Connected by a song:
Papa Zani returned to Mali in 1998 after trying to file for residency to work for “Timbre Drums”, but he was unable to get a permanent visa. When Papa Zani returned to his native Mali, he went on to build his career as a master guitarist and master drummer. He started touring with his father’s band, working as a studio musician and popular performer. He also became a drummer for the Malian National Ballet and started his group “Les Heritiers” (the Heirs). Papa Zani and Linz never forgot one another even though they were forced, because of political reasons, to live separate lives.

After graduating from Brandeis, Linz got a master’s degree in music composition at Tufts University. For her thesis, she wrote a piece based on the song “Yiriba ye”. In 2002, Linz and a good friend invited Papa Zani to Switzerland to teach and perform. Linz, her good friend Caleb Cressman from Proctor Academy, and Papa Zani met there and spent two weeks collaborating on a recording. They recorded “Yiriba Ye” on guitar and harpsichord. When Linz returned to the United States, she added a jazzy vocal arrangement to the track. She then sent the “Yiriba ye” song to Mali where Papa Zani delivered it to the national radio station, and it became a runaway hit on Mali Radio! 

Songweaver Drummers & Country Fusion
In 2003, Linz joined the Concord Community Music School (CCMS) faculty and started co-directing Songweaver Drummers with Grace Schust. At the Songweavers Spring Concert in 2005, the women’s chorus debuted her Afro-Cuban album “ Dónde Está mi Corazón” (where is my heart). For the next decade, Linz continued teaching at CCMS and working as a musician and ADHD coach. In 2011, she started “Lindsey Schust and the Ragged Mountain Band”, a country fusion band. In 2022, Linz cut her second album, “Country Way”.
Technology connection
In early 2022, Linz received a message from Papa Zani on Facebook. They had lost touch with one another over the last 10 years. At that moment, the two friends picked up where they left off twenty years ago – creating music together.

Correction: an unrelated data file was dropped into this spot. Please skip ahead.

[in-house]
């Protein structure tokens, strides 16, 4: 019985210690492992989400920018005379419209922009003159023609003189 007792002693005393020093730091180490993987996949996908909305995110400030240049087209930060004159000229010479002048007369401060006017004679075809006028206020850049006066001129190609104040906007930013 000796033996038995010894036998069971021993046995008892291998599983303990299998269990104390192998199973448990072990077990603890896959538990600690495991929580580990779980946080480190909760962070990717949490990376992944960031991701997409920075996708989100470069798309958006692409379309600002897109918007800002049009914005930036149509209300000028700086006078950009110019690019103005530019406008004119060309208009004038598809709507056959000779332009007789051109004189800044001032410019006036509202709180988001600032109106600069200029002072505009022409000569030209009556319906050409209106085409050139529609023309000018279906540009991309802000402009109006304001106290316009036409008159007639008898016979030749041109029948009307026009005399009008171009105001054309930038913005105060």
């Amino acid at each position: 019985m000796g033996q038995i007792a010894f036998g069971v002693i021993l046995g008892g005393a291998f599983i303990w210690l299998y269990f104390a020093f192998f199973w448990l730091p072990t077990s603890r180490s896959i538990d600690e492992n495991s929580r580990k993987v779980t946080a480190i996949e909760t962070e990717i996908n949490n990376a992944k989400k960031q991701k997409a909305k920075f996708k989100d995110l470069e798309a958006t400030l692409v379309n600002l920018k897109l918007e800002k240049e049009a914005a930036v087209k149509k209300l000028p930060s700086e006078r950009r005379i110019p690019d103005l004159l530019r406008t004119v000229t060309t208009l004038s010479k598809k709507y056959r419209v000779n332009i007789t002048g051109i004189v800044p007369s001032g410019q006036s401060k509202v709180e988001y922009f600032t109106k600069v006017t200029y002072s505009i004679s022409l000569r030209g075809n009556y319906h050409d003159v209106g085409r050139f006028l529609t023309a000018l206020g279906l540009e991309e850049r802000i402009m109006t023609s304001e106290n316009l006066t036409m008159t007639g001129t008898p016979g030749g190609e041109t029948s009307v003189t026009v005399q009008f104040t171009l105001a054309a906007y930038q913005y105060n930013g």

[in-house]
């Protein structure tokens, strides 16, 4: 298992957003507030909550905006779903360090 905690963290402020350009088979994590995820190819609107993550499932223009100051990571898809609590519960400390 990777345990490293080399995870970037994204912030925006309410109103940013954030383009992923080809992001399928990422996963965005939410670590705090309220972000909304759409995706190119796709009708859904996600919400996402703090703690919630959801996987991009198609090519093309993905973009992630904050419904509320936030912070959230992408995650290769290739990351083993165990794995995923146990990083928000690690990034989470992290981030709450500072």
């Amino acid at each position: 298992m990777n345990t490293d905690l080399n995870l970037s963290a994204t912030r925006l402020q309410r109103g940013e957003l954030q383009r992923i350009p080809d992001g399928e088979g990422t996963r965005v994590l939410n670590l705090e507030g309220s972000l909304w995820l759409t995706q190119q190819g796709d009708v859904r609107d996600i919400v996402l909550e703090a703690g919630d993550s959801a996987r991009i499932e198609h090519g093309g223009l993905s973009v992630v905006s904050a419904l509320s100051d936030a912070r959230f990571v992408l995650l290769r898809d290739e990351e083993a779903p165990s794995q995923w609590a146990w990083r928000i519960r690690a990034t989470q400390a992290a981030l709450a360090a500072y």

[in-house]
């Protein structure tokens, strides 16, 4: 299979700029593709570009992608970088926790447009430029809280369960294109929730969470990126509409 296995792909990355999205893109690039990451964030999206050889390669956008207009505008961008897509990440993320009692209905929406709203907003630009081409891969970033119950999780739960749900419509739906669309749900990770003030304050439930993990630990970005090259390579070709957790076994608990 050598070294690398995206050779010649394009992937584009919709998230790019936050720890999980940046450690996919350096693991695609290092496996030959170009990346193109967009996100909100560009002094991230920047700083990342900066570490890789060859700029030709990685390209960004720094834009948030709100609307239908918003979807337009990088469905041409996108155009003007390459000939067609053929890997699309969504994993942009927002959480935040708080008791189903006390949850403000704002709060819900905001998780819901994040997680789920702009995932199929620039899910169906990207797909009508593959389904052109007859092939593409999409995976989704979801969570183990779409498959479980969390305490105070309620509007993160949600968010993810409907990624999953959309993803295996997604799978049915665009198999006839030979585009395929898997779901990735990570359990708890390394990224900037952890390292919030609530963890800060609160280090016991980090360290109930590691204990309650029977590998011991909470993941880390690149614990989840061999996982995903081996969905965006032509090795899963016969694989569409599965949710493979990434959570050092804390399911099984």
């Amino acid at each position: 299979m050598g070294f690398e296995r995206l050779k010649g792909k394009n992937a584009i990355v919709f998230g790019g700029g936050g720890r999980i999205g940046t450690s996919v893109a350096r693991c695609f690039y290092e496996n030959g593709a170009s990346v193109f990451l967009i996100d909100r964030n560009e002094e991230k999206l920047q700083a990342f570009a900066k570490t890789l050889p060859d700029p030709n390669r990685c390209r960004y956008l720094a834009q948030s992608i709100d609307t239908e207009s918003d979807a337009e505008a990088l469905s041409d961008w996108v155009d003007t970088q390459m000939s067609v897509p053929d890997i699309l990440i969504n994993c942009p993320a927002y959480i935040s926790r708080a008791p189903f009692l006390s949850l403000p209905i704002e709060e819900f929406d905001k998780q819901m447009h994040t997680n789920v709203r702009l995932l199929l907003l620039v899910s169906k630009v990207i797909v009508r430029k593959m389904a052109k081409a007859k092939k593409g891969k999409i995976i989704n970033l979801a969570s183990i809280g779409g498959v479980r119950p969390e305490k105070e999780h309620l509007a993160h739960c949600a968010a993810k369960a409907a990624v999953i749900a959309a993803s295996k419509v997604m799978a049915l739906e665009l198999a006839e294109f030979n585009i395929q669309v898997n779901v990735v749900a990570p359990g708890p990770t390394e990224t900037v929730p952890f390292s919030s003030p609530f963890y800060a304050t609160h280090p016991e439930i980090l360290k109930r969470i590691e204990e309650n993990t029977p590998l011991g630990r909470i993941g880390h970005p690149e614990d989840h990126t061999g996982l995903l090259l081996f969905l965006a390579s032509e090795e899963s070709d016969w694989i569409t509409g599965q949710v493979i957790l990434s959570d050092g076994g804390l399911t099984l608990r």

Linz and Papa Zani have spent the last year sharing music, lyrics, and videos through wi-fi and smartphones, with a common vision of creating the Mali American Music Project. The project bridges communities and cultures in Mali and America through music. Mali is a country with political instability, limited resources, and conflict in the north. The rich musical traditions in Mali remain strong but are at risk of disappearing from modern life. Linz and Papa Zani hope to preserve these musical traditions and promote Malian inspired music to new audiences. Since the release of “Moussow Women”, they are working hard to finish the full-length album (6-8 songs) and a second music video. To complete the project, they are fundraising on GoFundMe with a goal to finish the project by January 2024.

Papa Zani and Linz are grateful for the outpouring of community support for the project. Friends, neighbors, and students have contributed to the recording costs and have helped promote the project. As an offshoot of the “Moussow Women” music video, they raised $600 through GoFundMe to support a women’s work cooperative in a rural village of 200 in Wancoro, Mali. The women have already received the grant from Papa Zani, purchased a plot of land, and planted a for-profit garden to help their village.

Papa Zani and Linz hope to meet in person soon to promote the project further and teach Malian music. Until this is possible, they will continue the project remotely from worlds apart!

You can read more about the Mali America Project at the sites below. If you are interested in getting involved, contact Linz at:

GoFundme page:
“Moussow Women” music video: